I will miss riding in the mountains. Jeremy doesn't have quite the same affinity for it, so last week when he had a day off, I headed up the back roads solo to the town half way up the mountain, High Rolls: elevation 6600ft. It involves some rough roads and a dismount for a water crossing, then another for a long gravel section.
The hardest part of this loop was the last few hundred feet downhill in the last 9 miles. The south wind had picked up and beat me almost to submission. I eventually made it home after almost crying a few times. Here it seems March winds bring the stronger April winds, which being even worse May winds. And that brings the June heat. Probably won't miss the wind.
I am counting down my last runs here. It's time to say goodbye to my roadrunner friend. And maybe my coyote friend, although, well, I would be ok skipping that. My usual runs from home, regardless of distance, go the same direction for the first 2.5 miles--always, since any other direction leads me to unfathomable boredom. It's a tough first few, almost all a steady incline. It's nothing steep, but it does make my already slow warm up miles even slower. BUT that means almost every run is negatively split. Sometimes the wind is stiff enough that even going downhill is nothing spectacular, but that nice gradual downhill makes me feel speedy on calm days. This was my flattest 11 miles, with only 400 ft gained, but whew, that uneven pacing! I am sooo slow to warm up.
My last race out here was last weekend in El Paso, and it was a great ending to my southwestern triathlon career. We got off to a rocky start in '10 when our first race in NM centered around making the volunteers feel good about themselves, and not the paying customers who were racing. I was scared that it was the local culture. I'm happy to say it is not, and I'm leaving with such a good last experience.
Mighty Mujer: time to RUN! to the bike, that is
It may be the last of my low humidity caused, straight-haired, dry skin days. Around 8% is where it was hovering the other day. I won't miss the way my throat dries into sandpaper when I'm breathing hard on the bike, or how my lips get stuck to my teeth in a grimacing smile. The ridiculous amount of sunscreen needed...well I may miss that. I stopped myself before washing off our dirty, dusty umbrella, since I realized the absurdity of that. It'll be put to use soon enough.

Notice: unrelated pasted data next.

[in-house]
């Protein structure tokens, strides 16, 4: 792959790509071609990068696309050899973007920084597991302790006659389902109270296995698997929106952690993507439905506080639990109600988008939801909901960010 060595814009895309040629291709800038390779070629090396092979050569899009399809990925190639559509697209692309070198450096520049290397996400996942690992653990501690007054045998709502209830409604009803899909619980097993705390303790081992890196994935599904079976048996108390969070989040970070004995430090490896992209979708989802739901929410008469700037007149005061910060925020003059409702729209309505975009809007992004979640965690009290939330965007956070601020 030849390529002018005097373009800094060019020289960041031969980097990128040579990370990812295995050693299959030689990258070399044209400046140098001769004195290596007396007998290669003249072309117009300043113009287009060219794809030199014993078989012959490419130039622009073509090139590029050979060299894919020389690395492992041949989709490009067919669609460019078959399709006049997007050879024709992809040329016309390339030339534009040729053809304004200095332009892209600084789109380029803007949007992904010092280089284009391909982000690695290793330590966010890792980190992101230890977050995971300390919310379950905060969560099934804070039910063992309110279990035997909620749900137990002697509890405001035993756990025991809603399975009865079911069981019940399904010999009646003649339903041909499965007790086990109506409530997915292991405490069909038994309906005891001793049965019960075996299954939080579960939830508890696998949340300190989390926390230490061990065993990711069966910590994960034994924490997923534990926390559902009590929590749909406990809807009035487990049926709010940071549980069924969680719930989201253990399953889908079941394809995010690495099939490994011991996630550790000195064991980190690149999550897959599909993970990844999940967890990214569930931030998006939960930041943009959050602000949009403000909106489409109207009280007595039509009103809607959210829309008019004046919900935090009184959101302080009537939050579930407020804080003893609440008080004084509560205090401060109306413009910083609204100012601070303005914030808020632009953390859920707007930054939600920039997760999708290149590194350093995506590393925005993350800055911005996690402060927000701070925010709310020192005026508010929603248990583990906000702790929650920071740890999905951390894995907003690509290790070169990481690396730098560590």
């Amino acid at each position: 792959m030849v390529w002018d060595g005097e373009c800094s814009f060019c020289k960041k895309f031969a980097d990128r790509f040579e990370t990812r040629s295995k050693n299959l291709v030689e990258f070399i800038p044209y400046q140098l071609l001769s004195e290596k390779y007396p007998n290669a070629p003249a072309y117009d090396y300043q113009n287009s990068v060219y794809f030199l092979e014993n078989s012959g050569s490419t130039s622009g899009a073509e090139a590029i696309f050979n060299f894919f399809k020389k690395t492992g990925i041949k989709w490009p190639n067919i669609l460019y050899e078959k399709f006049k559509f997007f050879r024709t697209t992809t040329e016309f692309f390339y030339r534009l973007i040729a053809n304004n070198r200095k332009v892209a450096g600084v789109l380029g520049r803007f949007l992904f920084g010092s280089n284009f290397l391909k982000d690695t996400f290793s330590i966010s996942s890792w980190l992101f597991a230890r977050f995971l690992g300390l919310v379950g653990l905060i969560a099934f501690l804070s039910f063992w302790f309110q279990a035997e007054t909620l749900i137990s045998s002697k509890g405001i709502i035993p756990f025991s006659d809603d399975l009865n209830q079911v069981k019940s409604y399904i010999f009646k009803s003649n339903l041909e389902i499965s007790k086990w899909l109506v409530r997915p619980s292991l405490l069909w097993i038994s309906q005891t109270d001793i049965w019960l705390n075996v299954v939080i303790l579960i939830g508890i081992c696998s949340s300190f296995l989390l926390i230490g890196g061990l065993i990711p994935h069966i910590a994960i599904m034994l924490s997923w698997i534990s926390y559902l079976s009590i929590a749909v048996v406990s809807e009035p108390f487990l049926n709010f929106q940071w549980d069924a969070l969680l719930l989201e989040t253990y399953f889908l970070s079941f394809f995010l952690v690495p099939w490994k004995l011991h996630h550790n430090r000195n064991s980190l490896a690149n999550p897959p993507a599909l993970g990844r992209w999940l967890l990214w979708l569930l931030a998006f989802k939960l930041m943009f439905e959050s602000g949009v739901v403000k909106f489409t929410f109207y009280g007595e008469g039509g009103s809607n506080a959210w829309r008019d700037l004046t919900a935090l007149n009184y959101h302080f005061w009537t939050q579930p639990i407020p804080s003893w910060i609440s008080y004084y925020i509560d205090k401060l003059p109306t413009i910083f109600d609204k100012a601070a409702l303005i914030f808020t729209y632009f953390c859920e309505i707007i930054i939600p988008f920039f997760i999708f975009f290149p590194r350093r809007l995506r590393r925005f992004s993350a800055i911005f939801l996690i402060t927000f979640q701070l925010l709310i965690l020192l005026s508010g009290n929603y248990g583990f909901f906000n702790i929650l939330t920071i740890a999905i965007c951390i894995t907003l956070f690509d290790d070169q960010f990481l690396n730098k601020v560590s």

Walmart grocery shopping will soon be a thing of the past. Goodbye to you and your gimpy-wheeled carts that won't steer straight! We joined the CSA at Heifer Farms in Little Rock, and it has already started arriving at the cousins' house. No more 6am Sunday trips to Wally World just to get the first pick of the not-even-organic produce (that was Jeremy's job, obviously).
I keep thinking I'm going to miss the huge outdoor pool that has just been unbubbled at the rec center. But since they've recently shortened the afternoon hours to ONE hour a few days a week, and the gym we plan to join in Little Rock also has an outdoor pool, I can't say that I will miss anything besides the mountain and palm tree view.
Some significant lasts remain on my to do list. My favorite ride up in Cloudcroft is on my schedule for the last weekend we are here. I want to go back to Ruidoso for some hiking and rellenos one day. And White Sands sledding is close enough for an evening venture.
We didn't make it to the Gila Wilderness, Carlsbad Caverns, Albuquerque, or Mexico. But that's ok; we have a new state to explore this summer, and if we are really dying to come back for a visit some day, I'm sure we can stay with our creepy neighbor.
I'm such a sentimental person sometimes that I keep thinking, "oh I'm going to miss (fill in the blank)!" It is, after all, Hunter's first home. But then I snap back to the reality of where I am, and I think of all the exciting upcoming firsts.